This is why democratized financing in the form of crowdfunding — an investing model enabled by a digital platform that allows the public to contribute capital to startups — is an intriguing alternative for those who want to see more types of people engaged in the process of supporting startups.
Crowdfunding removes barriers imposed by the Securities and Exchange Commission's accreditation requirements for prospective investors, which include income minimums (often $200,000 to $300,000 within the last two years), the possession of certain professional certifications or credentials, and current employment within a private fund. It also eliminates the role of the venture capital firm altogether, instead allowing people of any income level, institutional affiliation or employment status to financially support a startup. And due to the behavioral bias described above, these diverse startup funders may also be more likely to back startup founders who look like themselves.
Across industries, crowdfunding services as varied as Kickstarter, GoFundMe and Patreon were collectively valued at $12.27 billion in 2019 and estimated to grow to $25.8 billion by 2026.
The diversity of funding is an ecosystem that needs to be better understood and leveraged.
Within climate financing specifically, Raise Green is one investment platform that champions a crowdfunding investment model.
"Raise Green is literally designed to pull people off of the sidelines by giving them a way that they can invest in climate projects and clean energy," said Hochstrasser, who worked on climate and energy for President Barack Obama’s administration for eight years. Raise Green accepts investments as low as $100 to provide marginalized groups traditionally excluded from venture capital financing with access to the investment world.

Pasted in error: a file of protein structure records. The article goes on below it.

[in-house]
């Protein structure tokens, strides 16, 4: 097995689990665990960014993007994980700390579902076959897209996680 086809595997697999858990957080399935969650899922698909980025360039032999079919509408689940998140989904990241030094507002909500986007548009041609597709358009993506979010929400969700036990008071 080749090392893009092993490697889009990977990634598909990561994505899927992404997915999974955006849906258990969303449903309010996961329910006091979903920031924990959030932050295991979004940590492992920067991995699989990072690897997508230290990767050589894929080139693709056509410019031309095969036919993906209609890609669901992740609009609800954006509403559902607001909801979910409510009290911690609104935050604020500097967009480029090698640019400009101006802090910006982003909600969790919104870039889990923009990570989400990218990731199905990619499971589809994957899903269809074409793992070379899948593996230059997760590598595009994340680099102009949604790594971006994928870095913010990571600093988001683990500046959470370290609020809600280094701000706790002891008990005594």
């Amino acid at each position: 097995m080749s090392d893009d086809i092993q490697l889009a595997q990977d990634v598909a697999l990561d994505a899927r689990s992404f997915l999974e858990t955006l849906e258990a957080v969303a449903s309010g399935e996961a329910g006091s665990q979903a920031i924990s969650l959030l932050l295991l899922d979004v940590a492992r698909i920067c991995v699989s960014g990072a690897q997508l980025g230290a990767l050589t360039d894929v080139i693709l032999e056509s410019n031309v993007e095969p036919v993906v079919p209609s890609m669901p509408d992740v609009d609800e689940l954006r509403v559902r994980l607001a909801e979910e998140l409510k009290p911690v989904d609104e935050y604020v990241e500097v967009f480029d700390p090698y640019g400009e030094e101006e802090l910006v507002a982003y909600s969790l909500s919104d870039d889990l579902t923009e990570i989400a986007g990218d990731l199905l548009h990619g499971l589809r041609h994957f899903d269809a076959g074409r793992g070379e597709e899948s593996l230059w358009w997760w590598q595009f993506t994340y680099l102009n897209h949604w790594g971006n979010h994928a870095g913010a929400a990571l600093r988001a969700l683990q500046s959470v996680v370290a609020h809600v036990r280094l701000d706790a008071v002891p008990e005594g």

The people on the sidelines are an untapped resource, according to Hochstrasser, charged with the drive "to make our society more resilient to the impacts of climate change." Companies listed on Raise Green include electric vehicle startup Stak Mobility, emissions capture company Greener Process Systems and sustainable materials venture Applied Bioplastics.
An older example of a crowdfunding platform is Kiva, which launched in 2005 to facilitate micro-loans in the developing world. Approaching financing from the position of a nonprofit, Kiva’s process is somewhat different. Companies apply to Kiva for a loan and one of the organization's lending partners reviews the applications. Once the application is approved, the company’s total fundraising goal is made public. Kiva then facilitates crowdfunding by sharing the startup’s story to potential investors. Individuals can then contribute to help the startup raise funds.
For example, Olusheno is a Namibian enterprise aiming to provide solar-light installations to a community not connected to a local power grid. The company applied for a $100,000 loan and is given a set amount of time to crowdfund that capital.
However, both Raise Green and Kiva reside in a marketplace hindered by low public awareness and dominated by venture debt financing. "Exposure is the biggest barrier to adoption," Hochstrasser said about democratized venture capital. Lu raised a similar point, explaining that within the climate space, many startups don’t even consider crowdfunding as a viable financing option.
"People just need to be made aware of the other funding options out there relevant to their stage of growth and relevant to the type of technology they’re working on," concluded Lu.